Washington: Today’s regular clothing has the unexplored power to become tomorrow’s wearable electronics, researchers say.
A Canadian lab has tested special fibres that can help make soft, flexible touch screens and batteries woven directly into the fabrics of modern life.
Turning rigid electronic parts into stretchy, smart clothing material has not proven easy. But early ideas have already hinted at practical uses beyond just wearing glowing “Tron” jumpsuits as fashion accessories.
People may swipe a finger across a car’s upholstery to turn down the heat or brush at their coat sleeves to adjust the volume of a connected music player - experiences that seamlessly blend “hard” gadget functions with “soft” objects.
“We don’t want humans to be aware of what they are wearing,” said Maksim Skorobogatiy, a physicist at Ecole Polytechnique de Montreal in Canada.
“It has to be self-contained piece that can charge itself, store energy and perform useful functions. Otherwise, it’s an extra burden that nobody needs in our lives.”
That philosophy has driven Skorobogatiy to assemble a diverse team of researchers focused on making the soft versions of electronic gadget parts, including multitouch screens, batteries and even microchip transistors.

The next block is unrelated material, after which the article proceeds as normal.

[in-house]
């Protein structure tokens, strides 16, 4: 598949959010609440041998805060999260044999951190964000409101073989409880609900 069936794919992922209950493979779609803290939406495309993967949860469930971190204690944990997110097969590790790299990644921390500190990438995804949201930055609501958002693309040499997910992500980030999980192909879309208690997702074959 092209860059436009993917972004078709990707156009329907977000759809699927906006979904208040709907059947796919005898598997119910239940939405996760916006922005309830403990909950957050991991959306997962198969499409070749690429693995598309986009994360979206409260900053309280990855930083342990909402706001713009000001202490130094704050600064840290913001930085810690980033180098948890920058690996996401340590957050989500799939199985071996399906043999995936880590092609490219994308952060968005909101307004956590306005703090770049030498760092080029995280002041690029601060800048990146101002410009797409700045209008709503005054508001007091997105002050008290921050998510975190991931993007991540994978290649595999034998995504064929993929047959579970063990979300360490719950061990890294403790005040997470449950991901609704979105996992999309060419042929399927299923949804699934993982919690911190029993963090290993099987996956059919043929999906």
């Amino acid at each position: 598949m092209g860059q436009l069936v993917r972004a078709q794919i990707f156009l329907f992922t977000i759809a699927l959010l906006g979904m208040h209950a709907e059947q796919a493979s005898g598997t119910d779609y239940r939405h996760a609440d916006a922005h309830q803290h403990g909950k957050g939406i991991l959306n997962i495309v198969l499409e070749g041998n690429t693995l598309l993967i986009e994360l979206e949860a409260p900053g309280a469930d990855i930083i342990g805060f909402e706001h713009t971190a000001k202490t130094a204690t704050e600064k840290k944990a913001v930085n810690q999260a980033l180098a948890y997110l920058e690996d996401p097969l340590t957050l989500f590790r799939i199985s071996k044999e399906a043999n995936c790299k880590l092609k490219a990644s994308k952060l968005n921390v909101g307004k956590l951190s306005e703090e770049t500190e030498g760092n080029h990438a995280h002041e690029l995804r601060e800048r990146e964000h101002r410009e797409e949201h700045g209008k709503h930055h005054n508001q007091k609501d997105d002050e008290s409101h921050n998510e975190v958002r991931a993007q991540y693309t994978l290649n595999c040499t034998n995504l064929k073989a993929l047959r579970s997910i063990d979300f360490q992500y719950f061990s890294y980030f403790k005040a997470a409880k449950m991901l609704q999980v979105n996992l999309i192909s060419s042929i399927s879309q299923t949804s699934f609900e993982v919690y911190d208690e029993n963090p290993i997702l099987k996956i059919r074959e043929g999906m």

Those technologies could lead to smart clothing that monitors a person’s health signs, or even acts as a wearable computer.
“The problem with most of the soft electronics ? the few examples that exist nowadays ? is that people mostly just put chips or widgets onto textiles and try to enable interesting textile functions,” Skorobogatiy told InnovationNewsDaily.
“Most of the electronics are not designed for soft interfaces,” he said.
Some labs have tried embedding tiny nanoparticles inside ordinary cotton thread so that they can conduct electricity. But they must wrestle with problems in making the material last a long time, as well as needing to use chemicals to bind the nanoparticles to the cotton.
By contrast, Skorobogatiy’s lab turned to the manufacturing process used to create the optical fibres that carry TV and Internet signals. The technique allowed the Canadian team to make new polymer-based fibres based on melting the preformed material to pull out a long, thin fibre shape. Such fibres can conduct electric signals.
The researchers wove the fibres into an experimental touchpad that showed off partial multitouch capability similar to what smartphones or tablets possess.
Next, they made flat sheets of batteries by combining typical lithium battery materials with thermoplastic binder material. Skorobogatiy’s lab cut the battery sheets into thin strips and wove the strips into typical clothing textiles.
The technology of smart clothing may seem imminent, but psychological barriers remain because textile manufacturers are hesitant to work with completely new fibres. The Canadian researchers have begun working on toppling such barriers by providing fibres for designers to try out.
The work has been published in the journal Smart Materials and Structures and journal of the Electrochemical Society.